The Gay Talese Reader
I tried to imagine Gay Talese physically positioned within each of his stories. Okay, he’s a journalist—so he is, in effect, interviewing subjects with the express intention of writing about them. I considered the physical closeness—he had to be in their space; their semi-private space in order to capture a candid moment. Then once again I imagined his physical presence; then my own—my own, either as a journalist or a subject. Then the obvious hit me. It could only be an unassuming white guy in a suit that could have done what he did, at that time: circa 1960. Not anyone else, of any other color and not a woman. Suddenly the mystique about this guy with a book of compiled stories about celebrities and people of interest was not so mystical after all…The Gay Talese Reader: Portraits and Encounters. Granted, Gay Talese wrote well, by crafting what formerly was an interview into a story, but this could only happen with the kind of privileged access he enjoyed.
The same types of stories we read describing “a day in the life” of a black celebrity were usually formulated through second hand telling of an event. That is to say, (during those times,) the more intimate encounters within the semi-private circles of blacks were seldom frequented by whites. Conversely, blacks would have absolutely no access within the private circles of whites (some of who were subjects of a Talese story). A few cited passages below from the Gay Talese Reader evidence this.
The Loser: “And this is how they would probably remember him years from now: a dark, solitary, glistening figure punching in the corner of a forlorn spot at the bottom of a mountain where people once came to have fun-until the clubhouse became unfashionable, the paint began to peel, and the Negroes were allowed in.”
Vogueland: “Vogue—a magazine that has long been the supreme symbol of sophistication for every American female… The noses of Vogue heroines are usually long and thin, as are the noses of many Vogue editors…”
Notably, Beverly Johnson, the first black model on a Vogue cover didn’t even happen until 1974.
Looking for Hemingway: James Baldwin is quoted as saying, “It didn’t take long before I was really no longer a part of them.”
(Talese alludes to the veiled access of women too. Patsy Matthiessen: “The whole life seemed after a while to be utterly meaningless…And I was a Stepin Fetchit in that crowd…”
Joe Louis: The King as a Middle Aged Man: I’m immediately struck by what’s missing in this story. It’s not so much what’s said, as it is what’s not said. Joe Lewis was carefully handled throughout his career to bolster his marketability to whites. Lessons were taken from the much earlier PR problems of Jack Johnson. We see remnants of this in Talese’s telling of the story. Talese mentions the glamour of the previous wives, the now modest finances, and time spent on the golf course after retirement. However he fails to mention both the exploitative and glorious history preceding Louis’ middle age. Joe Lewis saw little of his fortune. This was more attributable to greedy managers like Roxborough, than to financial recklessness. Louis enjoyed the golf course, but in order to be there, had carved a path for blacks in the PGA. I can only guess that Talese was showing the love for Joe Louis’ and the inroads he carved will forever be loved, by ending the story: “Rose Morgan said nothing—just swallowed the rest of her drink.” Showing here that Roses’ love or reverence, remembrance or regrets didn’t need words.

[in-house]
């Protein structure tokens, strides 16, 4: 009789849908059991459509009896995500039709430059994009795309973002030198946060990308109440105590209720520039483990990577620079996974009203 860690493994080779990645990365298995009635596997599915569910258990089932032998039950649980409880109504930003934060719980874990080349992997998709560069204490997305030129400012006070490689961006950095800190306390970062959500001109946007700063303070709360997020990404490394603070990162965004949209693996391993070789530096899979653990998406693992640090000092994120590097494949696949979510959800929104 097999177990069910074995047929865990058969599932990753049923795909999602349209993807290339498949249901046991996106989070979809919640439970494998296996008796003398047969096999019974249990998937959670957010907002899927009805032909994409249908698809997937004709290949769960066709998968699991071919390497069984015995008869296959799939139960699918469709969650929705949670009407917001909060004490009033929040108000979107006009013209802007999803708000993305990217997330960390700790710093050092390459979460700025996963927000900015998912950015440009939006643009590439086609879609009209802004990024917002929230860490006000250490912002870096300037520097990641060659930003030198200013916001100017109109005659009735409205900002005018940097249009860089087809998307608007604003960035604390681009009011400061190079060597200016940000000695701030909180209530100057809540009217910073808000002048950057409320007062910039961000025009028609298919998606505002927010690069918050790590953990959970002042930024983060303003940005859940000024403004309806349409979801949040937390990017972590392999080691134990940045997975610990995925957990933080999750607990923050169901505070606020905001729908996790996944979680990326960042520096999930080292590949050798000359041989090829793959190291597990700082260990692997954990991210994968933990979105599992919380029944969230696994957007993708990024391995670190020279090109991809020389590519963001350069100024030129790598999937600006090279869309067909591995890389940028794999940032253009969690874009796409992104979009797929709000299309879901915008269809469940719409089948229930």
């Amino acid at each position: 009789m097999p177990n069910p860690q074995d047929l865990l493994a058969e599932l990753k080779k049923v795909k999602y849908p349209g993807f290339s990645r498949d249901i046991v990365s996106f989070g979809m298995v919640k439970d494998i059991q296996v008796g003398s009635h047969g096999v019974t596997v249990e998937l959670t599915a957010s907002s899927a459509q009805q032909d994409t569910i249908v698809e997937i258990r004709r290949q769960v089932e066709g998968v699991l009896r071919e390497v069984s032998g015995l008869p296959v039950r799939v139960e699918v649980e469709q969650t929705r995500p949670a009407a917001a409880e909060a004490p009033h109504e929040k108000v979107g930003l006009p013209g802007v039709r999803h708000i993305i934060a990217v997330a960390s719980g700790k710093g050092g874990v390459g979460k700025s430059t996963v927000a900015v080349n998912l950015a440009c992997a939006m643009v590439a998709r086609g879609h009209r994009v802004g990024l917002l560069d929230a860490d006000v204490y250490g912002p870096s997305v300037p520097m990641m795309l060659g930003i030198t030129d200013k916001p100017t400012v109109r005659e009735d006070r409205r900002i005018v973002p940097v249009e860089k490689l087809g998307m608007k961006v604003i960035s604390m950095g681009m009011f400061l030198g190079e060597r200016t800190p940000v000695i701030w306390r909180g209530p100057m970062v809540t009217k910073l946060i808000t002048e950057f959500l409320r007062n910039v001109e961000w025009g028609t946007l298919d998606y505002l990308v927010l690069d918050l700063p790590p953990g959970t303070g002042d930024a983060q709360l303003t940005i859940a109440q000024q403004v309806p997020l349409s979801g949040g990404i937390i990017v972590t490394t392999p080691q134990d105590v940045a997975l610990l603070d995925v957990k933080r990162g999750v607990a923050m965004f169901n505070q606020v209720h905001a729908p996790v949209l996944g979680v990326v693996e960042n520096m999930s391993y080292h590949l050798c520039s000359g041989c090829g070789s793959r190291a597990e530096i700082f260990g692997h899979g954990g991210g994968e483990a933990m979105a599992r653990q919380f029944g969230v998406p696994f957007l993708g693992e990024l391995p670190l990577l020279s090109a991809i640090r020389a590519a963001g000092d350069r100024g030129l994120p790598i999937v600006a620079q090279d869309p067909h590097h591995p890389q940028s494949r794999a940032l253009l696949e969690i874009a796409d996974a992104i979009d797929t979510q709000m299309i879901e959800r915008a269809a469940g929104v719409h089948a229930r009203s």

Ali in Havana: Howard Bingham and Muhamad Ali are simpatico. “Like Ali, he admires what he has seen so far in Cuba—‘There’s no racism here’—and as a black man he has long identified with many of Ali’s frustrations and confrontations.”
Gay Talese, and his personal background as he described it in “Origins of a Nonfiction Writer”, reminds me that there was something more to this suited, white guy who modestly presented himself and yet was rewarded with unprecedented access. It was Talese, the individual that gathered these stories. Without his unassuming way and respectful approach, I don’t think he would have gotten the entrée into the homes of some of his most interesting subjects. He says it best…
“…the ‘Art of Hanging Out,’ I’ve sometimes called it—and it is an indispensable part of what motivates my work, together with that other element that I have maybe mentioned too much already, that gift from my mother: curiosity.”
Another noteworthy trait was that Talese’s curiosity gravitated to the untold story; the subject standing outside the limelight. This is probably attributable again to his own sense of being outside the limelight too. He mentions in “Origins of a Nonfiction Writer” that he was too reticent to ask girls out in school and was socially awkward and acne faced. The thought of placing himself in social scenarios with the purposefulness of a journalist somehow seemed to be a natural approach toward inclusiveness.
In my opinion he had to skirt that fine line between being included and not, in order to enjoy the success he experienced throughout his writing career. His talent was reading between the lines of his subjects; also reading between the lines of the bigger picture in order to find a truer story. But what I like most about his story is that Talese was the quintessential rebut to his principal’s early branding of him as “not college material…” Kinda makes you rethink “college material,” and makes Talese’s father a Rhodes Scholar.